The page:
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#147843 - 09/12/05 02:17 PM fomite  
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zmjezhd Offline
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R'lyeh
Fomite :- an inanimate object that transmits infectious disease agents. Back-formation from the plural of Latin fomes 'tinder', fomites. Related to faveo 'to warm, keep warm; cherish'. Perhaps related to English to bake.



Ceci n'est pas un seing.
#147844 - 09/13/05 05:29 AM Re: fomite  
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Jakarta
When and where did this back-formation occur? I always understood a back-formation was a (wrongly) assumed source for a word, which then became used in its own right, such as scavenger being assumed to come from a verb scavenge which did not actually exist until after a verb for the noun was thought desirable.

So, was fomites adopted into English and then fomite assumed? If so, what was fomites used to mean in English, and when did it drop out?



Bingley


Bingley
#147845 - 09/13/05 09:42 AM Re: fomite  
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Faldage Offline
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First citation for fomite in the OED is 1859. It's a medical term, not one that was (or is) commonly used in polite brandy-and-cigars after dinner talk.


#147846 - 01/21/07 03:20 PM Re: fomite  
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dalehileman Offline
Pooh-Bah
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Pooh-Bah

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Apple Valley, CA, USA
...but sounds like it ought to mean an explosive substance in frothy form; eg, so that it can easily be forced through a small opening to make, letís say, a roadside bomb


dalehileman
#147847 - 01/21/07 04:31 PM Re: fomite  
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Netherlands, the Hague
1. Any inanimate object (as a towel or money or clothing or dishes or books or toys etc.) that can transmit infectious organisms from one person to another.

Source: WordNet 1.7.1 Copyright © 2001 by Princeton University. All rights reserved.



"Fomite" is a common misspelling or typo for: comate, famine, finite, foliate, fomented, fomenter, omit, vomit, vomited.

#192306 - 08/08/10 07:29 AM Re: fomite [Re: zmjezhd]  
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iska Offline
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Victoria Australia

Recently an anaesthetist was described as a fomite in the operating theatre (I am a surgeon philsopher as my email might suggest)
Fits well with insults theme of last week
In addition the Oz troglodyte is to found in the opal fields of Coober Pedy where the underground hotel/motel, shops and multiple residences are dug out of the beautiful yellow and pink hard clay, requiring no colour finishing, though lacquer is applied to control dust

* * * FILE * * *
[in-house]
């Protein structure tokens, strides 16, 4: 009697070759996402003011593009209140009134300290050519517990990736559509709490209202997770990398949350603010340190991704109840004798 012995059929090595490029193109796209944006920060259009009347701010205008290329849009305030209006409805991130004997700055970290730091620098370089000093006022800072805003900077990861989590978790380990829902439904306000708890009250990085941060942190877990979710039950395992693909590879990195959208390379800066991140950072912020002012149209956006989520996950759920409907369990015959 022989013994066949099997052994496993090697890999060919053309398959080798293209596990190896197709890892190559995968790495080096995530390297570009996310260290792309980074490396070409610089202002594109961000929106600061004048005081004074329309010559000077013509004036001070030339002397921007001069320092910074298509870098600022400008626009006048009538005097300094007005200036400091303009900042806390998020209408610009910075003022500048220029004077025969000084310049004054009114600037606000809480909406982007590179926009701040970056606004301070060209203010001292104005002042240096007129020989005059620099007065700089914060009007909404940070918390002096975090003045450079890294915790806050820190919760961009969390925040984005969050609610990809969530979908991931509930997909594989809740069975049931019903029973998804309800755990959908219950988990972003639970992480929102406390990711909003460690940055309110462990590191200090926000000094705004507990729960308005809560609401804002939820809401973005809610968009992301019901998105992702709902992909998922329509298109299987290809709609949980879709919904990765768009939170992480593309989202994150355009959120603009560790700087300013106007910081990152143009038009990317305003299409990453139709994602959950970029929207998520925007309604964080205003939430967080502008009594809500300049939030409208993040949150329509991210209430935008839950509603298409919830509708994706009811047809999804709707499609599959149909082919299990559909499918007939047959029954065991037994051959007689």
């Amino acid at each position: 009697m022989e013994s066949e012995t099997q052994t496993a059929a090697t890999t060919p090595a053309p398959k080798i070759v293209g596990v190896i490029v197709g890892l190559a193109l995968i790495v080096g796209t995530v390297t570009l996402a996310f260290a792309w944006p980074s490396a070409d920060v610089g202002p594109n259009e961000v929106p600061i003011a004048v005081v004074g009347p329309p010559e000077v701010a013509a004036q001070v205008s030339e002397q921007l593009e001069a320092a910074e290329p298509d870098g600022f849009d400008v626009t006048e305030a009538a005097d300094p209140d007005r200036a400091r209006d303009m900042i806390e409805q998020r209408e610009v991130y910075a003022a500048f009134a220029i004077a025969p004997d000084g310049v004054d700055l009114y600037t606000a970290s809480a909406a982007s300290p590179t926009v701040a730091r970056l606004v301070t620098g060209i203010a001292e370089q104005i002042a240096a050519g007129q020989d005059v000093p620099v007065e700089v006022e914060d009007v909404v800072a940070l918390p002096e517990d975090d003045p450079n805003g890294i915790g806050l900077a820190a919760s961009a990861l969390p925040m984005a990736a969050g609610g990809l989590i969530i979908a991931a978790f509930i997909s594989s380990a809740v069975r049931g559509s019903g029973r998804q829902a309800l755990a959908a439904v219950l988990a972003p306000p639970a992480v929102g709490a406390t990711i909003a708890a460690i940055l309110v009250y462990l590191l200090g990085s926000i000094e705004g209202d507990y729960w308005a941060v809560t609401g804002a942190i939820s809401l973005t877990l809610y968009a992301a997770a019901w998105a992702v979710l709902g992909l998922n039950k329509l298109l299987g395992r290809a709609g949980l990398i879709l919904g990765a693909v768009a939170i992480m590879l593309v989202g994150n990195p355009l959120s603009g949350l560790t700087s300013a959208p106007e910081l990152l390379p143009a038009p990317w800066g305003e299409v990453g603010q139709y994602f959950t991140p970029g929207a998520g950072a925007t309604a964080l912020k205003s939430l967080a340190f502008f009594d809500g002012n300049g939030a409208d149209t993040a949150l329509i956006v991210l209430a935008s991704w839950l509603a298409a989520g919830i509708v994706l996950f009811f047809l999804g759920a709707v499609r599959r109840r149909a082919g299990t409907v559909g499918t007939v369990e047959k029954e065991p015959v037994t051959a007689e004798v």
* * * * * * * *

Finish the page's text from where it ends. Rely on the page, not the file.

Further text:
Inside temperature some 23C all year - outside 0C some nights
50C in daytime

#192725 - 08/20/10 09:49 AM Re: fomite [Re: zmjezhd]  
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pachills Offline
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USA
A fomite is any inanimate object or substance capable of carrying infectious organisms and hence transferring them from one individual to another. A fomite can be anything such as a cloth or mop heads so when cleaning this is important to remember that this could aid when spreading pathogenic organisms.


Drug Rehab|Alcohol Rehab
#192731 - 08/21/10 04:18 AM Re: fomite [Re: pachills]  
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beck123 Offline
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Fomites was formerly used more-or-less interchangeably with "vector" in preventive medicine, but vector has come to mean living things that do the same thing, primarily (and according to some authorities, exclusively) arthropods.

I've also heard fomites used to mean feces by medical people, though not recently.


"I don't know which is worse: ignorance or apathy. And, frankly, I don't care." - Anonymous
#192733 - 08/21/10 05:42 AM Re: fomite [Re: beck123]  
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tsuwm Offline
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this too shall pass
>I've also heard fomites used to mean feces by medical people, though not recently.

oh deer, isn't that usually fewmets?

#192735 - 08/21/10 11:25 AM Re: fomite [Re: tsuwm]  
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beck123 Offline
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Only when spoken by Dr. Hunter's poor relations.


"I don't know which is worse: ignorance or apathy. And, frankly, I don't care." - Anonymous
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